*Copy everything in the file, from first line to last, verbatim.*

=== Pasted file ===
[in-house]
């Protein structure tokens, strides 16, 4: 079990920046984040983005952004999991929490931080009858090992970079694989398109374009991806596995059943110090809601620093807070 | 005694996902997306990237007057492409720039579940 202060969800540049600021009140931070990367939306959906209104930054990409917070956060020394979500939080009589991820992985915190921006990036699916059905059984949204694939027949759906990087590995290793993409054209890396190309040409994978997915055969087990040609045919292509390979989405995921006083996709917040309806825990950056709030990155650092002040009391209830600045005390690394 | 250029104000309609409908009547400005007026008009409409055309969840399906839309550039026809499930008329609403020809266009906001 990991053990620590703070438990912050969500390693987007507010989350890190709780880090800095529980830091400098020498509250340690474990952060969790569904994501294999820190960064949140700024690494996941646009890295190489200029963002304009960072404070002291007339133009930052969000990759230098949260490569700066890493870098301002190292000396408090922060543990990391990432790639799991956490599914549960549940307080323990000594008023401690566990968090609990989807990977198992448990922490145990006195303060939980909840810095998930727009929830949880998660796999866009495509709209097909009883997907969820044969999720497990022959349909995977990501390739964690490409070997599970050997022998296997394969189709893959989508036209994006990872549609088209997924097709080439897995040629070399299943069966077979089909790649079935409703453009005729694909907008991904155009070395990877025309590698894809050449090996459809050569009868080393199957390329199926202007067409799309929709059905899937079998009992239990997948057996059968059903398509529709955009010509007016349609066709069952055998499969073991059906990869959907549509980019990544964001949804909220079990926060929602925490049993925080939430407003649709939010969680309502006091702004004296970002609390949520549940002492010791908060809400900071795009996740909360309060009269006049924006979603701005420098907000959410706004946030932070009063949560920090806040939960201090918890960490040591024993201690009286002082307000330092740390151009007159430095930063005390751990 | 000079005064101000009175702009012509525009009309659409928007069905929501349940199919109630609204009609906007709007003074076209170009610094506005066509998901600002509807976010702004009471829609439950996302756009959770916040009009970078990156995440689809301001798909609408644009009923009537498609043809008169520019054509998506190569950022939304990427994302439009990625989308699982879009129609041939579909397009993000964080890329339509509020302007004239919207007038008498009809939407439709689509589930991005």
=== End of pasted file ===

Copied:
[in-house]
């Protein structure tokens, strides 16, 4: 079990920046984040983005952004999991929490931080009858090992970079694989398109374009991806596995059943110090809601620093807070 | 005694996902997306990237007057492409720039579940 202060969800540049600021009140931070990367939306959906209104930054990409917070956060020394979500939080009589991820992985915190921006990036699916059905059984949204694939027949759906990087590995290793993409054209890396190309040409994978997915055969087990040609045919292509390979989405995921006083996709917040309806825990950056709030990155650092002040009391209830600045005390690394 | 250029104000309609409908009547400005007026008009409409055309969840399906839309550039026809499930008329609403020809266009906001 990991053990620590703070438990912050969500390693987007507010989350890190709780880090800095529980830091400098020498509250340690474990952060969790569904994501294999820190960064949140700024690494996941646009890295190489200029963002304009960072404070002291007339133009930052969000990759230098949260490569700066890493870098301002190292000396408090922060543990990391990432790639799991956490599914549960549940307080323990000594008023401690566990968090609990989807990977198992448990922490145990006195303060939980909840810095998930727009929830949880998660796999866009495509709209097909009883997907969820044969999720497990022959349909995977990501390739964690490409070997599970050997022998296997394969189709893959989508036209994006990872549609088209997924097709080439897995040629070399299943069966077979089909790649079935409703453009005729694909907008991904155009070395990877025309590698894809050449090996459809050569009868080393199957390329199926202007067409799309929709059905899937079998009992239990997948057996059968059903398509529709955009010509007016349609066709069952055998499969073991059906990869959907549509980019990544964001949804909220079990926060929602925490049993925080939430407003649709939010969680309502006091702004004296970002609390949520549940002492010791908060809400900071795009996740909360309060009269006049924006979603701005420098907000959410706004946030932070009063949560920090806040939960201090918890960490040591024993201690009286002082307000330092740390151009007159430095930063005390751990 | 000079005064101000009175702009012509525009009309659409928007069905929501349940199919109630609204009609906007709007003074076209170009610094506005066509998901600002509807976010702004009471829609439950996302756009959770916040009009970078990156995440689809301001798909609408644009009923009537498609043809008169520019054509998506190569950022939304990427994302439009990625989308699982879009129609041939579909397009993000964080890329339509509020302007004239919207007038008498009809939407439709689509589930991005």